For the time being, there’s a surprisingly small amount of recipes available—23 dedicated One Top recipes and 40 more that have been adapted from Tasty’s archives. This being a Tasty product, some of these are for recipes like Fancy Cheese Fondue and Caramel French Toast. Also, for no discernible reason, the One Top is pentagram-shaped when seen from above.

More peculiar was how the review models for the press were being sent out a month after Tasty’s mid-December ship date to the public. It reminded me of movies like Geostorm that have no advance screenings for critics because the studio knows they’re going to be duds. Needless to say, WIRED bought one and I have been using it for the last month.

The thing I haven’t yet mentioned about that heavenly fried chicken is that the recipe calls to cook the chicken four pieces at a time, as each piece of cold chicken drops the temperature of the fry oil significantly. That means you do it in batches, so plan on babysitting the machine for a good hour and a half between the initial preheat, first batch, reheating, and second batch; It’s a bit of a stretch.

Basic Training

I often gripe about how many connected products in the culinary universe feature exotic sounding recipes yet neglect the basics, selling you on piperade without showing you how to make eggs. Instead, at least for now, most of the One Top recipes are basics: steak, chicken breast, and pasta sauce. The egg options are poached, fried and scrambled. Many manufacturers of new connected kitchen gadgets forget to teach their users to walk before they can run—a key to long-term product use—and commendably, in these early days the One Top’s recipes focus on easier starter dishes.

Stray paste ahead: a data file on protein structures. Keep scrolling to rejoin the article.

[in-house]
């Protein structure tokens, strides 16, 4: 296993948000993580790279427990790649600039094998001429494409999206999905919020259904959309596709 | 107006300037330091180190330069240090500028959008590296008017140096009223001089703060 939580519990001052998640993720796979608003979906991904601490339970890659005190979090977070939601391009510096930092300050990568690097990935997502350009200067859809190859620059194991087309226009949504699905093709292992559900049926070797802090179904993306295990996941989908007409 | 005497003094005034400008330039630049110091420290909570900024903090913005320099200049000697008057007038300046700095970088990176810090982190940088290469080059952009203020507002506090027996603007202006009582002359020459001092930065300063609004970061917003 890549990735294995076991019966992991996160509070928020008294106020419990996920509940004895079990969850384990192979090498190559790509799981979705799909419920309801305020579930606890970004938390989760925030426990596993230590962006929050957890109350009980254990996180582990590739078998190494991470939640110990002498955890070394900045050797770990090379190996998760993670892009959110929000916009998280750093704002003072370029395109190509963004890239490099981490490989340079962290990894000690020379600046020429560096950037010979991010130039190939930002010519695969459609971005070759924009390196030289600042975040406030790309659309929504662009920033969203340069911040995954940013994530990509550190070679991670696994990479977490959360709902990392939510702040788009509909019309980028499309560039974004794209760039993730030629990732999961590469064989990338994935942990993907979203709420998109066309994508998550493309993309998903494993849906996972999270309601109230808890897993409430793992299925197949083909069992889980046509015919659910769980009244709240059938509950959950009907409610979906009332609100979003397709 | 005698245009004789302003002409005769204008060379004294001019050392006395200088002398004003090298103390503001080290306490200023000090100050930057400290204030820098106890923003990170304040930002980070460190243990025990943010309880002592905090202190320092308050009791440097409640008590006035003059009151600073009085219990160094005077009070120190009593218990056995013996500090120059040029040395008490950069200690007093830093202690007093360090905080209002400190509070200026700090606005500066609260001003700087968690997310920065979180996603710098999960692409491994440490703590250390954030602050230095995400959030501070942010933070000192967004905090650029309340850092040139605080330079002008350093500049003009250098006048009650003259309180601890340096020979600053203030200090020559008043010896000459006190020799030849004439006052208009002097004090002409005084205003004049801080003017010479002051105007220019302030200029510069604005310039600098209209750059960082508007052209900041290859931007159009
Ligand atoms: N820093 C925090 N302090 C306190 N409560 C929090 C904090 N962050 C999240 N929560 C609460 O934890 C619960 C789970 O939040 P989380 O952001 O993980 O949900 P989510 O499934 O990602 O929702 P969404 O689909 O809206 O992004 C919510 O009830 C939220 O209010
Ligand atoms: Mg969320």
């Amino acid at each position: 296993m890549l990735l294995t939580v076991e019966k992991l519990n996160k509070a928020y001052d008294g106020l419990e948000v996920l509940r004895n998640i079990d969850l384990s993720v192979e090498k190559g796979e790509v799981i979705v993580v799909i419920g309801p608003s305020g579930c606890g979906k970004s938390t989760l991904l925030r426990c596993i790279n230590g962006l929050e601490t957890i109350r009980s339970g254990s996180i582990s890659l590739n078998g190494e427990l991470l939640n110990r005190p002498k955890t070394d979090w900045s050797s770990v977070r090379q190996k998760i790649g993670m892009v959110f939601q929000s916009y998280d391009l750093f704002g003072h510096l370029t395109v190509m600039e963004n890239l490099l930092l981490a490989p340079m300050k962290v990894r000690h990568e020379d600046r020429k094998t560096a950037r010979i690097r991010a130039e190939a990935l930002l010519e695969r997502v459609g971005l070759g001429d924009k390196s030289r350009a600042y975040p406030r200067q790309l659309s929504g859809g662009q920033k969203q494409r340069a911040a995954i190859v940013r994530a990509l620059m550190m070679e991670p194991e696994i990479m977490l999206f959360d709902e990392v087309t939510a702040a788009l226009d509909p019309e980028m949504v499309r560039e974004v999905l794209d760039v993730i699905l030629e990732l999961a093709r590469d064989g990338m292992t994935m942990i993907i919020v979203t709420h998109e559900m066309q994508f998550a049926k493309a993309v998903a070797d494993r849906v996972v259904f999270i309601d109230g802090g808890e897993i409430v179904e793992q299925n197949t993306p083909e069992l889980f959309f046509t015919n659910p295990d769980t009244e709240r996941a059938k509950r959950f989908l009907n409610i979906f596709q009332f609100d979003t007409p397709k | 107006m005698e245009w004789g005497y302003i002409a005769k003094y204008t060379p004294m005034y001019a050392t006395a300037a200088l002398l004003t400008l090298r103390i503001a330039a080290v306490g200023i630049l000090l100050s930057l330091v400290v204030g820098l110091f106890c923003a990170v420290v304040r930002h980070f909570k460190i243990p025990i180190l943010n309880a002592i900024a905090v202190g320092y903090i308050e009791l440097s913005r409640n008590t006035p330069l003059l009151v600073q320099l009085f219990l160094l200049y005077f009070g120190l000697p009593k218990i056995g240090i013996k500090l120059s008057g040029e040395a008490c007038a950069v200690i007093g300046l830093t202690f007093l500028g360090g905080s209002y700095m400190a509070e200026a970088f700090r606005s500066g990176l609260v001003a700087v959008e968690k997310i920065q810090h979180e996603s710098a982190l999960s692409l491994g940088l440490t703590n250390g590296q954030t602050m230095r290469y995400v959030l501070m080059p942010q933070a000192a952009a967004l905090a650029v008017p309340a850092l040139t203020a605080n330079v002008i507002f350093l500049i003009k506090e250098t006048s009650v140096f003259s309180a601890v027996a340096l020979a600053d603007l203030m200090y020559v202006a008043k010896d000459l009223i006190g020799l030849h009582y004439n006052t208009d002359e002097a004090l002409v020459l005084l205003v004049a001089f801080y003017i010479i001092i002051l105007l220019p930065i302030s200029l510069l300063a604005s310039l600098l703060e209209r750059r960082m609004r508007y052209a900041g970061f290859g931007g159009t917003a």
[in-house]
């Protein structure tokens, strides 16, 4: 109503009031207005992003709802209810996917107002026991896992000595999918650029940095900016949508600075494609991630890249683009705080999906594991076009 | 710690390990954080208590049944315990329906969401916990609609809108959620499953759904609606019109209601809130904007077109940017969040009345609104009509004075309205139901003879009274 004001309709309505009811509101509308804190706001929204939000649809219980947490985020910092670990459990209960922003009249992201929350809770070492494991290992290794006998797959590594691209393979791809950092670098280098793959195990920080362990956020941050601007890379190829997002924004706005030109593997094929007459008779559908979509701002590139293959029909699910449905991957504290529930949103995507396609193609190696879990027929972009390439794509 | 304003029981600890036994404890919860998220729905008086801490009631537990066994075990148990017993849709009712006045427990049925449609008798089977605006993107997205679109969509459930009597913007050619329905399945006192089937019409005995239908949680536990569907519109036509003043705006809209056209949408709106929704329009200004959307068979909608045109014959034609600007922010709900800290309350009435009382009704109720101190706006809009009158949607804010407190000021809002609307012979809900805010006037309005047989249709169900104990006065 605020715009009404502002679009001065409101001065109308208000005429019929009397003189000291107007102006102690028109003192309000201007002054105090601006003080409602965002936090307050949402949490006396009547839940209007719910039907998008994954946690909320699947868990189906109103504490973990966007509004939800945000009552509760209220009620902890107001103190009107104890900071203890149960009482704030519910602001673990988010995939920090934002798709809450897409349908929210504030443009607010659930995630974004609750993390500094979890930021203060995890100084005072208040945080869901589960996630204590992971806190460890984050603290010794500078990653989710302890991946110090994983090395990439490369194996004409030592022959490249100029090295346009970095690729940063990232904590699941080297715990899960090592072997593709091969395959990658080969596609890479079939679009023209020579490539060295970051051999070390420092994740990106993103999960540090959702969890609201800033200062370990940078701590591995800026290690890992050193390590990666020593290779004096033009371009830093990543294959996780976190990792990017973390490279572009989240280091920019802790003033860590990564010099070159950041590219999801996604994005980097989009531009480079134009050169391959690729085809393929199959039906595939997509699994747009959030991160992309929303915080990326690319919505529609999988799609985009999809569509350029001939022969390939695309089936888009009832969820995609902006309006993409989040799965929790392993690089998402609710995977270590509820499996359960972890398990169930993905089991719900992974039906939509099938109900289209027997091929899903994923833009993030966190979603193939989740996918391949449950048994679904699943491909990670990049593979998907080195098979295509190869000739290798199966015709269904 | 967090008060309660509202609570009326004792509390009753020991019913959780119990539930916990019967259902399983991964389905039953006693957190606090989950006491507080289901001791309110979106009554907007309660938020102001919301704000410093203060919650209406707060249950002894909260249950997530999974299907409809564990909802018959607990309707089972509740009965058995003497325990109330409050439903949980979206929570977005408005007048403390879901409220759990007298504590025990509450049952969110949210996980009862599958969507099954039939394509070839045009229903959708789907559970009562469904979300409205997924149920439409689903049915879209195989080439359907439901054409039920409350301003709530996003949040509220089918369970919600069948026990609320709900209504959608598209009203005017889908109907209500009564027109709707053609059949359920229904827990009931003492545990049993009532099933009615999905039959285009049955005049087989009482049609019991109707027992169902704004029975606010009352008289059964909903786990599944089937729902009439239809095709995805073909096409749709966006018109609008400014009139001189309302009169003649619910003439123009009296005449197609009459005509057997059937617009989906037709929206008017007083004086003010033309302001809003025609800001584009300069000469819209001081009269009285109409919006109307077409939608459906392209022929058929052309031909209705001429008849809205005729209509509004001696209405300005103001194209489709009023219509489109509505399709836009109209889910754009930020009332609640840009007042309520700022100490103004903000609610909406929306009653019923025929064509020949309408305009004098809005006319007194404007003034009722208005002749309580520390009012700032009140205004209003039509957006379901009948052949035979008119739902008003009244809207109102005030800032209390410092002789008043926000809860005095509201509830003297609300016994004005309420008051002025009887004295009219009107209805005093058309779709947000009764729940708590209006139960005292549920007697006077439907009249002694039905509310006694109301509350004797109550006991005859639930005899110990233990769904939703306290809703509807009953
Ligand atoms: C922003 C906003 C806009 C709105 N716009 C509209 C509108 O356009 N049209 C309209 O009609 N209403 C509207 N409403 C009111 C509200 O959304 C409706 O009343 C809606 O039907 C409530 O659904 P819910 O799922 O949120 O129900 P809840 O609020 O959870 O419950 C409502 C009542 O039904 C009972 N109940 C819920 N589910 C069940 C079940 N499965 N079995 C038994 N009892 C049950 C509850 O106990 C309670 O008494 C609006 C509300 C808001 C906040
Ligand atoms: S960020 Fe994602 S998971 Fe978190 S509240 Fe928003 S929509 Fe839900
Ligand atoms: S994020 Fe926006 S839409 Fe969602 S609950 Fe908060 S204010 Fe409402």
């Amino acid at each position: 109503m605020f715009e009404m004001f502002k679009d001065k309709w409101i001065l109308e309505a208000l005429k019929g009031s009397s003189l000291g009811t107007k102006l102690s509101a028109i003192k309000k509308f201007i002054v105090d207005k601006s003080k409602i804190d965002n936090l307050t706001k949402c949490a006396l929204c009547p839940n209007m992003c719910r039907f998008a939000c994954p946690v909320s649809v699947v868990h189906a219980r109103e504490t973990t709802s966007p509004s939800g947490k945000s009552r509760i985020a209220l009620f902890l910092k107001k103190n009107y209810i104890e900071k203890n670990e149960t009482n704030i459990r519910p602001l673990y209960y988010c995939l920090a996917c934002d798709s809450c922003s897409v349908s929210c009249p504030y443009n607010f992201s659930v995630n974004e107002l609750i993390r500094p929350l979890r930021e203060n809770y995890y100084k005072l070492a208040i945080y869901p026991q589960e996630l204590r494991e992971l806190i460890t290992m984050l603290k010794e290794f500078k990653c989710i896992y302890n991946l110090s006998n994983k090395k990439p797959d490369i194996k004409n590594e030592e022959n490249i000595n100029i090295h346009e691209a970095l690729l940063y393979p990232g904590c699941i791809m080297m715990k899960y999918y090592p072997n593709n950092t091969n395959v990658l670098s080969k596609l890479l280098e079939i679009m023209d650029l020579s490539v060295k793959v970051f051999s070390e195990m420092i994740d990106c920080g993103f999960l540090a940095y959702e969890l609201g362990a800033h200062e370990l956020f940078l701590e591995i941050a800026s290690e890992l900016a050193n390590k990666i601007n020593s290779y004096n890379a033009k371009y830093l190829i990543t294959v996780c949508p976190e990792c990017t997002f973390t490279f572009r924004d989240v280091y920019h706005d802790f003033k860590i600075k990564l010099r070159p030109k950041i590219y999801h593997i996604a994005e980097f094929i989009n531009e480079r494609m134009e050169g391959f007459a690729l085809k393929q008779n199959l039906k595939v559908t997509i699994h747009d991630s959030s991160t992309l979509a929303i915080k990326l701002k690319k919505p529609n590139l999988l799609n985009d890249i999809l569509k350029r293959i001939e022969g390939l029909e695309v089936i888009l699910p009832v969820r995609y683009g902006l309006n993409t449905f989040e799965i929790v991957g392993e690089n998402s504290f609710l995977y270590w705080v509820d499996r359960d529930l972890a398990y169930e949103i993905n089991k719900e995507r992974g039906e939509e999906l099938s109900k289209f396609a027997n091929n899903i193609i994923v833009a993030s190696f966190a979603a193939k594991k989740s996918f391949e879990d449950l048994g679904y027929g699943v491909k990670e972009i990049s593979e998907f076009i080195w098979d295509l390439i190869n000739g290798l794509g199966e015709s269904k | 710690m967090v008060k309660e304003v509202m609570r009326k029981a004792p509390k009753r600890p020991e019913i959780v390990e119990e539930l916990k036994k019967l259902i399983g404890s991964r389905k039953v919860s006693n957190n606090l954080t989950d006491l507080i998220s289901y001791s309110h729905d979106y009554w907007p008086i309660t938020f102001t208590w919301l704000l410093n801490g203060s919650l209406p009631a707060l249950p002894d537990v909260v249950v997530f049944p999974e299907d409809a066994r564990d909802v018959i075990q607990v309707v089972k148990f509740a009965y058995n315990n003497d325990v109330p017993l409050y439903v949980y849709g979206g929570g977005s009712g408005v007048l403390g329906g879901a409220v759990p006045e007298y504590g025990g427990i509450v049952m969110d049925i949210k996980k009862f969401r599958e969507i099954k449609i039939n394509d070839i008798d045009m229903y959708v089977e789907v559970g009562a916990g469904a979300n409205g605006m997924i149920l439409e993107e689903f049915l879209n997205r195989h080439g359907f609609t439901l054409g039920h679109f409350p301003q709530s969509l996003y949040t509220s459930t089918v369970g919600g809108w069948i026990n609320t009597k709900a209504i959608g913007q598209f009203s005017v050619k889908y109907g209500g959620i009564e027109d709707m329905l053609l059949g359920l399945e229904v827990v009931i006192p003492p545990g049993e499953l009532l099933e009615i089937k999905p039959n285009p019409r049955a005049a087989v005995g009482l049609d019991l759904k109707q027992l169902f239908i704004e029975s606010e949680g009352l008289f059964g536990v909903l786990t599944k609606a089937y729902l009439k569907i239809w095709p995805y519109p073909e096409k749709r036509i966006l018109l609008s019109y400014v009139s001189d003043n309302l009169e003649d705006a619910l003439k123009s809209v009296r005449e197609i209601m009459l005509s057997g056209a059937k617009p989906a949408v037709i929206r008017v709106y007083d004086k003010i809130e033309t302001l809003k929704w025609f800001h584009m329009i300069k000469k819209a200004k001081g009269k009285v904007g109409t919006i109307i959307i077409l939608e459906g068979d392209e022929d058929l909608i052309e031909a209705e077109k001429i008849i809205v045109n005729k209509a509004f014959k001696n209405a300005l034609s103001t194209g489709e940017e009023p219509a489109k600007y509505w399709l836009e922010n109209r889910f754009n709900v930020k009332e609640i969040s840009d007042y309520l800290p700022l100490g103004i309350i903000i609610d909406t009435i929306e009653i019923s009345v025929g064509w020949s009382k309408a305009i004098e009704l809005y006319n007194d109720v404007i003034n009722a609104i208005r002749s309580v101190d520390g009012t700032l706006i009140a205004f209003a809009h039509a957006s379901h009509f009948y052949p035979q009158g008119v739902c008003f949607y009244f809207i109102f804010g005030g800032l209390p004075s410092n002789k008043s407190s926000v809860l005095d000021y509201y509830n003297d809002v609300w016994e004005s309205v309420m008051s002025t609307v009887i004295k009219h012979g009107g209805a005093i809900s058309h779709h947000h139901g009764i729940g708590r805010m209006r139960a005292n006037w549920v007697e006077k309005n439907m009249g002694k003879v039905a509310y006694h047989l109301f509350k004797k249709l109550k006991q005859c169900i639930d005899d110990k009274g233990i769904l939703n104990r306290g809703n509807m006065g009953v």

The One Top recipe for scrambled eggs, for instance, breaks no new ground, but that’s not the point. Instead, the app sets the pan to a nice, low 240 degrees Fahrenheit for you, and little videos show you how to drag the curds across the pan as they begin to set. When it works like this, entering Tasty’s universe means you’re essentially forced to learn good technique. There’s a lot of pan flashing in the smart kitchen, but this combination of making better food and creating more skilled home cooks is the true grail of the realm.

Before I could get too excited about the One Top’s potential, I tried its recipe for a New York strip steak. I really like that the app communicates with the burner, essentially forcing you to wait until a pan is hot before putting the steak on it, then setting a timer and instructing you to leave it undisturbed until it goes off, which should ensure a nice, dark sear on the steak like they show on the app. Unfortunately, my results were nowhere near as good; when the timer went off, my $20 Oregon-raised beef cut had started to brown in the middle, but both ends were still gray, making it look like the three-paneled flag of Wimpy Searistan, the saddest country in the steak world. I ended up propping one end of the steak up on the lip of the pan to brown the other over the hotter center of the pan. Since the One Top’s probe was still waiting for the steak to come up to my requested medium rare internal temperature, I was able to nudge it across the finish line and still have a pretty nicely seared steak.